02/09/2014 08:11 am ET Updated Apr 11, 2014

Empty Seats In Sochi Draw Attention At Downhill Showcase Event Of Winter Olympics


By Mark Trevelyan

ROSA KHUTOR, Russia, Feb 9 (Reuters) - The cowbells clanged and the horns blared out, but the sight of hundreds of empty seats put a slight damper on the atmosphere at the men's downhill race on Sunday, traditionally one of the highlights of the Winter Olympics.

For host nation Russia, lacking a medal contender and not normally part of the World Cup ski circuit, it was always going to be tough to recreate the intensity and excitement that accompanies races in countries like Austria, Switzerland and Italy.

"The downhill is the king of the sport so I don't know what's going on. The Russians have no downhill skiers, that's the problem here," said Austria's 1980 Olympic champion Leonhard Stock, surveying stands that were more than half-empty only minutes before the scheduled start of the race.

While late arrivals filled most of the 7,500-capacity Rosa Khutor alpine venue, there were still hundreds of unfilled seats at either end of the tribune.

Russian Olympic organisers on Sunday admitted more than 10 percent of ticket-holding fans missed their competitions on the first day of the Games on Saturday, but said it was due to late arrivals and not necessarily because of tight security. It was not clear if travel delays were a factor on Sunday.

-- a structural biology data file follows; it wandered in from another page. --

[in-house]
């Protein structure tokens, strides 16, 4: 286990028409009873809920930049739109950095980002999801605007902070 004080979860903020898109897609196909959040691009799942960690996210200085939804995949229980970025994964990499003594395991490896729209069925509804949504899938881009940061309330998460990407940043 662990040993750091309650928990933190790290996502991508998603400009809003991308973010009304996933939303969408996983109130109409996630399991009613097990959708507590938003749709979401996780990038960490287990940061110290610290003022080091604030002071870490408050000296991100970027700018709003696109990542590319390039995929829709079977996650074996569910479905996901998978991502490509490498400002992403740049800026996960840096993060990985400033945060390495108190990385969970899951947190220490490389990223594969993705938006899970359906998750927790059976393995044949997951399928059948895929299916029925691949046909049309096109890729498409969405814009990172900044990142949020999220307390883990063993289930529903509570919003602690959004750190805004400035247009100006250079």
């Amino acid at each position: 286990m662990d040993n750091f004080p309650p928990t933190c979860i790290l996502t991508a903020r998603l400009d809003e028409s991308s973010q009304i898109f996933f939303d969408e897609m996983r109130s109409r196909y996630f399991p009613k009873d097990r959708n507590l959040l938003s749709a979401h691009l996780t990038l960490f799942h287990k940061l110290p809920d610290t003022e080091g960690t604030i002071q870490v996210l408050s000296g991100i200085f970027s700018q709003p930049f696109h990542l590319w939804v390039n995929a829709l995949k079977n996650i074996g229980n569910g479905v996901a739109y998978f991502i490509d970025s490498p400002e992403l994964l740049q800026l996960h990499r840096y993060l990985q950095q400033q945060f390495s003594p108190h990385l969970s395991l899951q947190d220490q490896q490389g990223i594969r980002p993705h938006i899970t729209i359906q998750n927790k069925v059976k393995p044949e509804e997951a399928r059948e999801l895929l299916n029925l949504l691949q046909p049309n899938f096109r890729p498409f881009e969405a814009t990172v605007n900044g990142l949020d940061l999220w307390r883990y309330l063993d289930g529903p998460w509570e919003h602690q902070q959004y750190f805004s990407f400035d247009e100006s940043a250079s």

While the world's top skiers have been full of praise for the set-up in Rosa Khutor, Austria's Max Franz said there was no comparison with the fervent crowds at the top venues in his native country and Switzerland.

"You can't compare the atmosphere with Kitzbuehel or Wengen," he told Reuters. "In Wengen it's crazy, in Kitzbuehel there are masses of people. I'm not disappointed, that's just how it is. The more people, the cooler."

American skier Marco Sullivan told Reuters: "I think it may be a little bit more subdued (but) it seems like people are excited."

Bjoernar Hoeistad was one of a highly visible contingent of Norwegian fans, some sporting Viking horns and with their faces painted in the colours of the national flag, a blue cross edged with white against a red background.

Cheered by compatriot Kjetil Jansrud's bronze medal, they clanged their bells with gusto, but Hoeistad was a little disappointed with the decibel count.

"It could be better, the noise level when the athletes come down the hill - that would make it more fun," he said.

But fellow-Norwegian Ivar Bogeberg, watching with his wife Zhanna and their daughter, was impressed as he surveyed the stands.

"We've been here some years before when there was nothing, only a small restaurant. Everything has changed," he said.

"This is not like Russia. Everything goes smoothly." (Editing by Ed Osmond)